Breakfast on big questions with former MP David MacDonald, 8-10AM, UPEI building on University Avenue. Topic: Why does our culture depend on Violence? If we love this Planet, can we Live in an age of Mass Destruction?



The Chevy Volt that the Province is using for among other things educational outreach about electric vehicles (EVs) was in the south Queens County area yesterday, and is going to be in "Eastern P.E.I. -- North Loop" today with a timetable of:

  • Scotchfort - 9:00AM - Ultramar

  • Morell - 9:45AM - Co-op

  • St. Peter's Bay - 10:30AM - Dr. Roddie Community Center

  • Souris - 11:30AM - Independent Grocer

  • East Point - 12:30PM - Charging at East Point

Monday, August 18th, will be the last day of this summer tour and will be in the South Loop of Eastern P.E.I. More on the "efficiencyPEI EV Tour" visit.

The Legislative Standing Committee on Infrastructure and Energy should consider being caught up on the most recent trends in electric vehicles and climate change mitigation during the meeting time before the Fall Sitting of the P.E.I. Legislature. They could go further than the P.E.I. Energy Strategy (link here) and make some clear recommendations to their colleagues.

The other thing besides incentives for electric vehicles would be - the other have of their committee title -- the infrastructure part of it, that is to say the infrastructure that will be needed to charge these vehicles. Are Holland College and UPEI planning for more than a token charging station or two for their students, faculty, staff, and guests? Government buildings and others (like the hospitals) and such? What about the ferries -- if there was ever a place for an easy time to car recharging (and appealing to tourists), it would be the ferry rides to and from the Island.

The effiencyPEI EV Tour yesterday undoubtedly drove on the TCH right by the Bonshaw Post Office nestled in the fine Bonshaw Hall. Building charging stations and renewable energy into post offices locations is a proposal in The Leap Manifesto.

Leap Manifesto website

And many good, clear, sensible energy recommendations are contained in the the 2016 "Charlottetown Initiative", found here

made by people who know what is happening (see Temple's comments, below).


Temple Grandin is a professor of animal science at Colorado State University, and an advocate for those with autism. Her website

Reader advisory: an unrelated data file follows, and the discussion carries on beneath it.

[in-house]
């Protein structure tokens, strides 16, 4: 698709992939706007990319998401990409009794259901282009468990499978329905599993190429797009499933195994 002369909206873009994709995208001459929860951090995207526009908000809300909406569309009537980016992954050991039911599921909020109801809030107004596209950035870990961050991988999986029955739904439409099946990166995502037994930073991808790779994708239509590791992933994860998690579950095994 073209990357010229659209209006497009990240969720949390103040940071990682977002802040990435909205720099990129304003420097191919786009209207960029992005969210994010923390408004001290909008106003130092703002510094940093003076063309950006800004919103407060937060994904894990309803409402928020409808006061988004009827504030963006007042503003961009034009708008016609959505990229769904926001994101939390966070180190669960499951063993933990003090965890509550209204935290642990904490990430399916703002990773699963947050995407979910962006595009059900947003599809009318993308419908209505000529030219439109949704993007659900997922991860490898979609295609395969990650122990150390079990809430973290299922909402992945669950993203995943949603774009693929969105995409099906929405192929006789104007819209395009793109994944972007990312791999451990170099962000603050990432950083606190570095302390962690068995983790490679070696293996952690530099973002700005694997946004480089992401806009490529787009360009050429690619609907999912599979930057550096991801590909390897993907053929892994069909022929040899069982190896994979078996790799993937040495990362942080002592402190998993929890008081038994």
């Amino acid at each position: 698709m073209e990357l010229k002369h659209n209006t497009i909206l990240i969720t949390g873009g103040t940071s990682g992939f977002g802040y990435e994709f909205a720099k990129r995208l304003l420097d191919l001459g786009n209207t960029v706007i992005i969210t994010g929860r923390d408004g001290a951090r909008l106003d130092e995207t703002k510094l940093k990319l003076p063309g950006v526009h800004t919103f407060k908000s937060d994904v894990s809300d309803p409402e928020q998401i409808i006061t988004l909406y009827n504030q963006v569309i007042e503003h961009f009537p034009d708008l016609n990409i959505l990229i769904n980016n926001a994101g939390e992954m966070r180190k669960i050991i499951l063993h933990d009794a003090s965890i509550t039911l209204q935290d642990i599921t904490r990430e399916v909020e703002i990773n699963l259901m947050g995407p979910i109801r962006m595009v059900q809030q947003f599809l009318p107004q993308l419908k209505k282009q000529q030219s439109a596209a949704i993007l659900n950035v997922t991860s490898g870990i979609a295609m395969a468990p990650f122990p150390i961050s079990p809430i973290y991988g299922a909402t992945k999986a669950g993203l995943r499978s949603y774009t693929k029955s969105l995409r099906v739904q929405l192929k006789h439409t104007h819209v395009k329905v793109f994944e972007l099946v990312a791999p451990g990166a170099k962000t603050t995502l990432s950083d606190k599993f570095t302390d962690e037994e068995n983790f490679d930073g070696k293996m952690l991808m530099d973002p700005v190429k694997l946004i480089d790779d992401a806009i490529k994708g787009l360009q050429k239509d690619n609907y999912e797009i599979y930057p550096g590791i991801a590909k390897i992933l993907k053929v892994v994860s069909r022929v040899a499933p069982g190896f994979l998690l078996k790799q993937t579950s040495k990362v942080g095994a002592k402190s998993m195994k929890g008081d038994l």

She writes the August 8th Global Chorus essay.

To solve big problems will require people to work together. Unfortunately, adversity is often required to motivate people to collaborate as a team. When Hurricane Sandy flooded the New York subway system, petty labour squabbles and politics were set aside to get the subway working again so quickly. A certain amount of adversity can have a great motivating effect but an overwhelming adversity may cause people to give up. The subway was repairable and it got fixed, but the earthquake in Haiti was so devastating that the people have not recovered. There are increasing problems with dwindling water supplies, drought and worse weather events. Ways to remedy these problems will range from high technology to simpler back to basics. High-tech methods that could be developed are economical desalination of seawater and methods for storing electricity from renewable energy sources such as wind. Local low-tech methods such as improved integration of animal and crop agriculture could help insure a steady supply of food. Both hightech and low-tech developers must work together for this common goal. The world needs both of them. We need people in the world who do real stuff to improve the world and not just talk and theorize about it. Many policy-makers have no practical experience with the things they make policy about. Their policies have become so abstract that when they are implemented by the people in the field, they may have unintended bad consequences. Policymakers need to get out of their offices and find out what really is happening.

— Temple Grandin

August 7, 2017

Chris Ortenburger's CA News


Tuesday UPEI breakfast seminar with David MacDonald, 8-10AM, UPEI's new-to-them building, 618 University Avenue, north of main campus entrance. Free.

Topic: Why does our culture depend on Violence? If we love this Planet, can we Live in an age of Mass Destruction? Registration requested: email <>, or call (902) 894-2852


Wayne Carver discusses real "democratic renewal":

Published on Saturday, August 5th, 2017, in The Guardian

WAYNE CARVER: Protecting the party and its interests - The Guardian Opinion piece by Wayne Carver

This process would also require that the Attorney General report to the assembly, not the government

Many Islanders have come to the realization that the present political system as we now know it, is not democratic or sustainable.

There is far too much cronyism, nepotism and corruption in politics. The secret deals, giveaways, interference in community affairs and incremental implementation of controversial or unpopular initiatives against the public’s concerns, are indicators of just how unresponsive and indifferent our major political parties have become. Politics is all about the power and the money, not good public policy.